Learning the art of sourcing out tasty local food while traveling doesn’t take long to master. A simple rule to follow that can help any search get started is: if there’s a large crowd of locals eating or waiting to eat somewhere then more than likely it’s got tasty grub. I followed this rule while meandering through Vientiane looking for something local to eat and true to form, it led me to what just might be the best bowl of noodle soup I’ve eaten.
At first glance, with the row of motorbikes and M150 energy drink umbrella out front, the Namphou Coffee Shop looked more like a mechanic than an eatery. The lunchtime stream of office workers pouring in quickly convinced me there was something special happening inside this dark unassuming shop, so I followed the herd and made my way in.
Just about every table was eating a bowl of soup that looked and smelled delicious. I was given a menu and guessing soup was the dish de jour, quickly flipped through looking for a picture that resembled what others were enjoying. Kao Peak, a Vietnamese style soup, was their specialty and bowls were 13,000 to 16,000 Kip (around $1.75) depending on size, small or large. I placed an order for a small pork bowl and eagerly awaited its arrival.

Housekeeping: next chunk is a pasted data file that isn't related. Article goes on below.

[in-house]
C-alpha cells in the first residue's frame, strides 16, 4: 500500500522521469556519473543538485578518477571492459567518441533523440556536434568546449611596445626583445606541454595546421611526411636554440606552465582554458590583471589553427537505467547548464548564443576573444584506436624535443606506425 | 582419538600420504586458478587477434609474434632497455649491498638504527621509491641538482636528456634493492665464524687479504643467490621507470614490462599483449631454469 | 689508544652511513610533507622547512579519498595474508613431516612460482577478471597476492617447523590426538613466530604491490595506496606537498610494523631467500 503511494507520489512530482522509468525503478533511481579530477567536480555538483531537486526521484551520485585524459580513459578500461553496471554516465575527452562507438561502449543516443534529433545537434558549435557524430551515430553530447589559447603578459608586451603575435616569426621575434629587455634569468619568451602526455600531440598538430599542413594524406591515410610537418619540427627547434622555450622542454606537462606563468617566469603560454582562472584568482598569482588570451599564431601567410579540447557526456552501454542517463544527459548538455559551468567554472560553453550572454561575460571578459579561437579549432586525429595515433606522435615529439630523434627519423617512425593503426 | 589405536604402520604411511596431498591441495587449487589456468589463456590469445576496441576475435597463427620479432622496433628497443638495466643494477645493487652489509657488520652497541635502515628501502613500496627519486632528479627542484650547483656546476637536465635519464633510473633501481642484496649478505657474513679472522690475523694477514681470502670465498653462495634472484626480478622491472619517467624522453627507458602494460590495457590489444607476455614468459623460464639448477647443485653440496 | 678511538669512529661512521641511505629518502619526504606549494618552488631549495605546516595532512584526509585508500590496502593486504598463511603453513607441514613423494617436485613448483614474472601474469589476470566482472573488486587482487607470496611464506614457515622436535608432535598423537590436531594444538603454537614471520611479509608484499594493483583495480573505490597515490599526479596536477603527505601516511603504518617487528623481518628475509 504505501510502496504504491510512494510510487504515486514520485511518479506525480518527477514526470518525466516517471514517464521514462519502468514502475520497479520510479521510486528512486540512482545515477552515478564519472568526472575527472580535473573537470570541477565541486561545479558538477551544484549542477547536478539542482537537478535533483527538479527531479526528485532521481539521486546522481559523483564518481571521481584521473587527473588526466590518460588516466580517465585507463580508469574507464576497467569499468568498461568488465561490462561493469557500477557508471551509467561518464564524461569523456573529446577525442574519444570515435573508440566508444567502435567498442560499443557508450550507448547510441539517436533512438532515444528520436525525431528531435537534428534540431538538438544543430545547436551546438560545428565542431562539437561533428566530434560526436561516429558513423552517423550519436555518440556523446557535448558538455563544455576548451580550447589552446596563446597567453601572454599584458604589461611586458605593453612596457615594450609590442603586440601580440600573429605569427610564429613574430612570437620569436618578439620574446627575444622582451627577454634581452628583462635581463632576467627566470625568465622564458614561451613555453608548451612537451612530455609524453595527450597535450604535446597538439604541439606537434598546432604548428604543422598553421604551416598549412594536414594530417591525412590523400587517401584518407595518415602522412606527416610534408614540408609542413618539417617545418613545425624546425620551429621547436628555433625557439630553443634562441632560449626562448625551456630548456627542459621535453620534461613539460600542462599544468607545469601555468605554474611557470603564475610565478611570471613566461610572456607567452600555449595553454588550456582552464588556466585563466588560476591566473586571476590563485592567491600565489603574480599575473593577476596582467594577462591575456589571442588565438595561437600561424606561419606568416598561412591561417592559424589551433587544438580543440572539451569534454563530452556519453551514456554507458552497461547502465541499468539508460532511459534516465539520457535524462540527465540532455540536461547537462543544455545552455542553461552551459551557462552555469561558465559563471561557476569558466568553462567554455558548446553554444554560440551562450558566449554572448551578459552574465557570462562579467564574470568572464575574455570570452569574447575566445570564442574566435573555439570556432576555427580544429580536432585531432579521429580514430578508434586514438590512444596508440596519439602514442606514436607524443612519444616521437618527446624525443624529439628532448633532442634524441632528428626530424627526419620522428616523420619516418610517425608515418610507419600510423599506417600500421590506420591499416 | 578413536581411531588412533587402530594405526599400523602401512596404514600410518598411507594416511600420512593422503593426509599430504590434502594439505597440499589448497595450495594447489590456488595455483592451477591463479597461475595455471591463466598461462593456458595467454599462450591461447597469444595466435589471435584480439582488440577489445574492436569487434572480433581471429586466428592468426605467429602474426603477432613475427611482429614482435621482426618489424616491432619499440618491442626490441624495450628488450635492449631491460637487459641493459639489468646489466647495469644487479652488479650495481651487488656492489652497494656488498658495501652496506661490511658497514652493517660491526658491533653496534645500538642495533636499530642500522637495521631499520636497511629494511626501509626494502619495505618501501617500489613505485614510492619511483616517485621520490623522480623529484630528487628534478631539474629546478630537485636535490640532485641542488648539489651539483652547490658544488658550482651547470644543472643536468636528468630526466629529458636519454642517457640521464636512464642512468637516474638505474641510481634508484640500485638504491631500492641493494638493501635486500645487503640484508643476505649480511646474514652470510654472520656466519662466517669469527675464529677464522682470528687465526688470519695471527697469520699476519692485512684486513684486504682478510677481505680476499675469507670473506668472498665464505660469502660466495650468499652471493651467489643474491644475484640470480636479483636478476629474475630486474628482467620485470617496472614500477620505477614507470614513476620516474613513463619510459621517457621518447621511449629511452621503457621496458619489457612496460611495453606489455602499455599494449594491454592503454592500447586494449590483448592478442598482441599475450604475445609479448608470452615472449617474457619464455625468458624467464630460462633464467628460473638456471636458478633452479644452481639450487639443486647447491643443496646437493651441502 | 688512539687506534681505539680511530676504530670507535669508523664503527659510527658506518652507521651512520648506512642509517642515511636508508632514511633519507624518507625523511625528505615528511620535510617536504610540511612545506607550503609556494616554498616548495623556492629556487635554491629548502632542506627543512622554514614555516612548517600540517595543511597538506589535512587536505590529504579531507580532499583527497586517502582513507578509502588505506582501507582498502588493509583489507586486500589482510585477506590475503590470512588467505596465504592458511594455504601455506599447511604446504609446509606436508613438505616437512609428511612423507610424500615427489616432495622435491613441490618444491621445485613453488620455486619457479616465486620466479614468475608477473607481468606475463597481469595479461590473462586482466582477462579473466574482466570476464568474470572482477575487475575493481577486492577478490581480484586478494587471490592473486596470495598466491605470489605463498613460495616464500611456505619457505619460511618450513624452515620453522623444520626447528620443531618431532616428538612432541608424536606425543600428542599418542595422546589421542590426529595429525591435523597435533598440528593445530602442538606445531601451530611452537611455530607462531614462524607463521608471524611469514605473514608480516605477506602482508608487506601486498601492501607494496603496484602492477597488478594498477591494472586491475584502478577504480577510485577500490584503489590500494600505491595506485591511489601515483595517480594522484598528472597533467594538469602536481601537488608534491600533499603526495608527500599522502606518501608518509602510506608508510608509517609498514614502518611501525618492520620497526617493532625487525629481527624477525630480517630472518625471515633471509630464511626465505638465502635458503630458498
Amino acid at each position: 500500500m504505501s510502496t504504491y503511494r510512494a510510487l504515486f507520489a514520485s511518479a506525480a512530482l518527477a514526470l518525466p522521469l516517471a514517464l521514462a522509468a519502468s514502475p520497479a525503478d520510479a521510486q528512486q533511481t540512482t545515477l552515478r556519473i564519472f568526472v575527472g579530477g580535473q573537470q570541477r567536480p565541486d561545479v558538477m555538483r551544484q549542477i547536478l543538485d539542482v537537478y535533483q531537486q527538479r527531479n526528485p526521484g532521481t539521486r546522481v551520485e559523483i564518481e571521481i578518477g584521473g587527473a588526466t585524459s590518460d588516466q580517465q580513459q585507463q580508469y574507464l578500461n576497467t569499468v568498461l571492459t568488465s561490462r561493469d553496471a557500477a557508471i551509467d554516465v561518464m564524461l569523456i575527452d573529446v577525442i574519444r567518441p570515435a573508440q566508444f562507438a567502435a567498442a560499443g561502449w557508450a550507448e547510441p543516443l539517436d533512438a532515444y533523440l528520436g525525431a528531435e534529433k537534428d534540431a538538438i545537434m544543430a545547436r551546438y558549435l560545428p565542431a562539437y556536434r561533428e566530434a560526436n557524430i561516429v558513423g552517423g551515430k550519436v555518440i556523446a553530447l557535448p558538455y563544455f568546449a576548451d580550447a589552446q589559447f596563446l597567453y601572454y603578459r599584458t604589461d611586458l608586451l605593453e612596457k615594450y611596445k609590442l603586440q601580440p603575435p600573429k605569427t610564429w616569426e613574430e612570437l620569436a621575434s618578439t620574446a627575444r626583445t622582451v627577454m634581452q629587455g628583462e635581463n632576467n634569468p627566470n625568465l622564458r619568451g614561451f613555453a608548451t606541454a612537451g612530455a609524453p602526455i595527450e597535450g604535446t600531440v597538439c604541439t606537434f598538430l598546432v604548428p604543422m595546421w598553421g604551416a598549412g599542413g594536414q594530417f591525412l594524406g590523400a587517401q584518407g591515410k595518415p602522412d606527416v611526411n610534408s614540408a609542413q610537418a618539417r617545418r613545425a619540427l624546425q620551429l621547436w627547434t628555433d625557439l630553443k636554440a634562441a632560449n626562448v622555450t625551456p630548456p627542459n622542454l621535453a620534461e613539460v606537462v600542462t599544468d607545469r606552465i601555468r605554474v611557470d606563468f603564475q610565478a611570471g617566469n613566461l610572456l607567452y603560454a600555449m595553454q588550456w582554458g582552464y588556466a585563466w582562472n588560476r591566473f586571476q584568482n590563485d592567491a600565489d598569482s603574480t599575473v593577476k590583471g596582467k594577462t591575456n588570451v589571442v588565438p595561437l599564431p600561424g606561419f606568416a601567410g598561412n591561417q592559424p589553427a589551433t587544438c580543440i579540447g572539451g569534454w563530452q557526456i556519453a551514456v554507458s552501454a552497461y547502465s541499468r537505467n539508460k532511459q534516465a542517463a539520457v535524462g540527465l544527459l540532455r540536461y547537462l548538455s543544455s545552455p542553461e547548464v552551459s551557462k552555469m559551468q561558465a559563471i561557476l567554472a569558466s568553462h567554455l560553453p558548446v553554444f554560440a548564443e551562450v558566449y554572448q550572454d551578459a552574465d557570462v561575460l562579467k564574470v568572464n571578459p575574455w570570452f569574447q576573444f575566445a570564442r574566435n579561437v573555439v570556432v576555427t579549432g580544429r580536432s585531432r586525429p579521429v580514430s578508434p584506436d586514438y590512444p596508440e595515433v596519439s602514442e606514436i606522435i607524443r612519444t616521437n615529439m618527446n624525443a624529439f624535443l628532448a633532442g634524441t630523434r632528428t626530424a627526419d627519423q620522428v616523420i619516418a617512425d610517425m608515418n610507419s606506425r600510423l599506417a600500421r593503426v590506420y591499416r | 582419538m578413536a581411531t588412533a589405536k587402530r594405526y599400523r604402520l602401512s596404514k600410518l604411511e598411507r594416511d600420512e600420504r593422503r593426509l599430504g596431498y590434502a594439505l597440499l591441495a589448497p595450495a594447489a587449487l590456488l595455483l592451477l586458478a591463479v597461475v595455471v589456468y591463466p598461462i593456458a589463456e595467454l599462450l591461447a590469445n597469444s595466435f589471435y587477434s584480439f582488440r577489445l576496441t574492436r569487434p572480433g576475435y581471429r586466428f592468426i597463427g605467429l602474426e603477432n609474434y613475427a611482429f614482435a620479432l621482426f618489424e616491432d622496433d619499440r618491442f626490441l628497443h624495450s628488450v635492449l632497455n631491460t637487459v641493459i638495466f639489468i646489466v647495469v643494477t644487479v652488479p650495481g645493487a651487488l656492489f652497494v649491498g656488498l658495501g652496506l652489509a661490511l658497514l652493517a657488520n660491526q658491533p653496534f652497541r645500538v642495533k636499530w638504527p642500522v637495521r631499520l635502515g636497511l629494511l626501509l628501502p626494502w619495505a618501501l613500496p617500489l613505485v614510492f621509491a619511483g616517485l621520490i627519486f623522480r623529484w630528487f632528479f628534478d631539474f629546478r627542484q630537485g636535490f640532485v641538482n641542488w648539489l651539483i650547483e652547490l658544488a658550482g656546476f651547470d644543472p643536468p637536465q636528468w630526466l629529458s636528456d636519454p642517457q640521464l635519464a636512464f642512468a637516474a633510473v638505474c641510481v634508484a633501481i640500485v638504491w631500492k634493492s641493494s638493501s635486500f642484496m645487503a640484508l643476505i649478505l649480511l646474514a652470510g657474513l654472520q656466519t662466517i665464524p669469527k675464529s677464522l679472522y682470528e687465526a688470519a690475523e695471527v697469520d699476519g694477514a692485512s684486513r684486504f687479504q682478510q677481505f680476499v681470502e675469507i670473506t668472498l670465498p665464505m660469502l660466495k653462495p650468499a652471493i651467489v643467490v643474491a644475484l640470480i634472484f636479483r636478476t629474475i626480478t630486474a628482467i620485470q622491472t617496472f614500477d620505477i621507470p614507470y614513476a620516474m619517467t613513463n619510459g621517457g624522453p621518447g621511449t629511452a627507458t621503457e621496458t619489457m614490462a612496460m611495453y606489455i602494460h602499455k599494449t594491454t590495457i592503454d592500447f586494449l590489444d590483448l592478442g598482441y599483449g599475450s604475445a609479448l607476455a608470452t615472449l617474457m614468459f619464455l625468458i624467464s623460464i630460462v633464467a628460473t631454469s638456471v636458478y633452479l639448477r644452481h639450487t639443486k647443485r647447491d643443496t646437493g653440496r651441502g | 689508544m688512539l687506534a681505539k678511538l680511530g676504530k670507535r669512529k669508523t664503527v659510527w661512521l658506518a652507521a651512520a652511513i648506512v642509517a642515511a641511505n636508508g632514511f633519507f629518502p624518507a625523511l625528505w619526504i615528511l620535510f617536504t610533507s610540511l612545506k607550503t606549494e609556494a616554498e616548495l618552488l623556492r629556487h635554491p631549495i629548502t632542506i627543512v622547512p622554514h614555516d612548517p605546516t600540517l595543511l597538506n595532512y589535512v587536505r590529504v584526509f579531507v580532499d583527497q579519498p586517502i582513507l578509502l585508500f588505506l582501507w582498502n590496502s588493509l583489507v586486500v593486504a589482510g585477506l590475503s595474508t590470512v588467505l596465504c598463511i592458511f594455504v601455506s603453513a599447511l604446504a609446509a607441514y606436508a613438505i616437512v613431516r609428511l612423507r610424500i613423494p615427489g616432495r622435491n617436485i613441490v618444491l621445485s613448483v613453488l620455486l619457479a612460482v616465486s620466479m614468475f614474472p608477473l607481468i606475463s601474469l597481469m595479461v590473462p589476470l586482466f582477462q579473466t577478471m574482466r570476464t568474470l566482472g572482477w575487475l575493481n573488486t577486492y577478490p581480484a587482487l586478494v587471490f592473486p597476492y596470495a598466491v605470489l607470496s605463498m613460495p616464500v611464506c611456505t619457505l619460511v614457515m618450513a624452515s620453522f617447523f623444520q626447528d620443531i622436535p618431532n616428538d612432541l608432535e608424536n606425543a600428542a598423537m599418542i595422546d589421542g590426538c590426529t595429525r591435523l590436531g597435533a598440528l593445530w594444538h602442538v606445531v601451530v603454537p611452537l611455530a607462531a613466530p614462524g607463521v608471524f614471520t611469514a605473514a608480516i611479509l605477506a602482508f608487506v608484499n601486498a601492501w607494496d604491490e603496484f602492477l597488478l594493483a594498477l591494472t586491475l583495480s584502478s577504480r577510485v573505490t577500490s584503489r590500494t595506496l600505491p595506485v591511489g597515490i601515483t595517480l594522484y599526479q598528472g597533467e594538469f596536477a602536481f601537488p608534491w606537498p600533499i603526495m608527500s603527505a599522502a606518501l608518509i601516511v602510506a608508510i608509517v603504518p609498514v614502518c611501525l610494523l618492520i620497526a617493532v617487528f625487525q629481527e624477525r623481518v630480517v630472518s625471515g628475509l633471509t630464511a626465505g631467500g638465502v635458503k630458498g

Each table had an array of spices including hot chili oil, soy sauce, minced ginger, chilies in white vinegar and limes. As these are some of my favorite condiments I was excited to add these to my soup and kick up the flavor. The soup came piping hot, billowing aromatic steam and accompanied by a glass of ice cold chrysanthemum tea. After sampling a small taste of the soup I realized adding additional spices would ruin this fantastic flavor.
The broth was rich with a meaty flavor and loaded with extras. Fried shallots and garlic, minced cilantro, thick green onions, over-sized pieces of morning glory and loads of pork crowded the bowl. The pork was fried and similar to a Thai moo glop. It had a crispy and crunchy texture yet still a bit soft from bathing in the broth. The Kao Peak noodles were a new name for me, yet a familiar style. Resembling a Japanese Udon noodle they’re thick, round, soft and slimy and contrasted well with the pork.
The overall mixture of flavors and textures made this an exciting bowl of soup to eat. Along with the great taste, the local atmosphere and friendly staff make a stop at Namphou a must on a trip to Vientiane.